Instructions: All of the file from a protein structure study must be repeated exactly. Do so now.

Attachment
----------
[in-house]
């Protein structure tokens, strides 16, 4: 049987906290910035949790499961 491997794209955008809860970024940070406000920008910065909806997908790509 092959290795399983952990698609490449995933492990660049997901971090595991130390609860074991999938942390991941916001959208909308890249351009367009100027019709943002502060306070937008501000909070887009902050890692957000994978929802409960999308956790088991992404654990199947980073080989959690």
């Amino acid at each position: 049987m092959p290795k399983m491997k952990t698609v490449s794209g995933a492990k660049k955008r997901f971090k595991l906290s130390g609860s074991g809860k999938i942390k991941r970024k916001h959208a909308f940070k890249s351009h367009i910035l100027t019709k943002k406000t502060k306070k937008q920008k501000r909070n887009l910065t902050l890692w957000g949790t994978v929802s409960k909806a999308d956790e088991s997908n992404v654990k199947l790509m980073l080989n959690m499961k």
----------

[in-house]
């Protein structure tokens, strides 16, 4: 049987906290910035949790499961 491997794209955008809860970024940070406000920008910065909806997908790509 092959290795399983952990698609490449995933492990660049997901971090595991130390609860074991999938942390991941916001959208909308890249351009367009100027019709943002502060306070937008501000909070887009902050890692957000994978929802409960999308956790088991992404654990199947980073080989959690």
């Amino acid at each position: 049987m092959p290795k399983m491997k952990t698609v490449s794209g995933a492990k660049k955008r997901f971090k595991l906290s130390g609860s074991g809860k999938i942390k991941r970024k916001h959208a909308f940070k890249s351009h367009i910035l100027t019709k943002k406000t502060k306070k937008q920008k501000r909070n887009l910065t902050l890692w957000g949790t994978v929802s409960k909806a999308d956790e088991s997908n992404v654990k199947l790509m980073l080989n959690m499961k």